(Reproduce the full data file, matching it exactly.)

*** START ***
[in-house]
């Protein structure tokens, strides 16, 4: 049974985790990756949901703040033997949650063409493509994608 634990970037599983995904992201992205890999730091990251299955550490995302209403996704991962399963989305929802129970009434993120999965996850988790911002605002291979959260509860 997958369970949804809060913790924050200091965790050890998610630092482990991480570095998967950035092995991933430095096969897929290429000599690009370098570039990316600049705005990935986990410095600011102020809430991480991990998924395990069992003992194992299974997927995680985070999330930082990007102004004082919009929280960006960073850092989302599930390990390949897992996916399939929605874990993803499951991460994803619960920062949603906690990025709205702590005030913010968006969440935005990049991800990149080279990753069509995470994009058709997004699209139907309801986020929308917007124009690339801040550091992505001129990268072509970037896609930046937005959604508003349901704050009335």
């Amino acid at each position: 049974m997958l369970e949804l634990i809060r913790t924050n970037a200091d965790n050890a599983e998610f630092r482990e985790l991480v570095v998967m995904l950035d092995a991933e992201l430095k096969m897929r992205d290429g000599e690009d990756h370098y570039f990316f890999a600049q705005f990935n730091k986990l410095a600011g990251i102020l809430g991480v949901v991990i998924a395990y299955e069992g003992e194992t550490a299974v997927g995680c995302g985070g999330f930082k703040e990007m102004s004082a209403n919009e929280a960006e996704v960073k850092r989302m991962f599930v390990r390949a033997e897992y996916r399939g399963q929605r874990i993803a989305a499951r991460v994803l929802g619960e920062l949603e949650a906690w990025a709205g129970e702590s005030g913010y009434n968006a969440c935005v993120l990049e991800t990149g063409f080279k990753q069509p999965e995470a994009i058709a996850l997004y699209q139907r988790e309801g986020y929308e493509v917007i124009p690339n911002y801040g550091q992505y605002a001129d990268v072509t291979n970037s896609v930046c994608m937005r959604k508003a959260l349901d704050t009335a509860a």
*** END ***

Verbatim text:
[in-house]
């Protein structure tokens, strides 16, 4: 049974985790990756949901703040033997949650063409493509994608 634990970037599983995904992201992205890999730091990251299955550490995302209403996704991962399963989305929802129970009434993120999965996850988790911002605002291979959260509860 997958369970949804809060913790924050200091965790050890998610630092482990991480570095998967950035092995991933430095096969897929290429000599690009370098570039990316600049705005990935986990410095600011102020809430991480991990998924395990069992003992194992299974997927995680985070999330930082990007102004004082919009929280960006960073850092989302599930390990390949897992996916399939929605874990993803499951991460994803619960920062949603906690990025709205702590005030913010968006969440935005990049991800990149080279990753069509995470994009058709997004699209139907309801986020929308917007124009690339801040550091992505001129990268072509970037896609930046937005959604508003349901704050009335």
């Amino acid at each position: 049974m997958l369970e949804l634990i809060r913790t924050n970037a200091d965790n050890a599983e998610f630092r482990e985790l991480v570095v998967m995904l950035d092995a991933e992201l430095k096969m897929r992205d290429g000599e690009d990756h370098y570039f990316f890999a600049q705005f990935n730091k986990l410095a600011g990251i102020l809430g991480v949901v991990i998924a395990y299955e069992g003992e194992t550490a299974v997927g995680c995302g985070g999330f930082k703040e990007m102004s004082a209403n919009e929280a960006e996704v960073k850092r989302m991962f599930v390990r390949a033997e897992y996916r399939g399963q929605r874990i993803a989305a499951r991460v994803l929802g619960e920062l949603e949650a906690w990025a709205g129970e702590s005030g913010y009434n968006a969440c935005v993120l990049e991800t990149g063409f080279k990753q069509p999965e995470a994009i058709a996850l997004y699209q139907r988790e309801g986020y929308e493509v917007i124009p690339n911002y801040g550091q992505y605002a001129d990268v072509t291979n970037s896609v930046c994608m937005r959604k508003a959260l349901d704050t009335a509860a």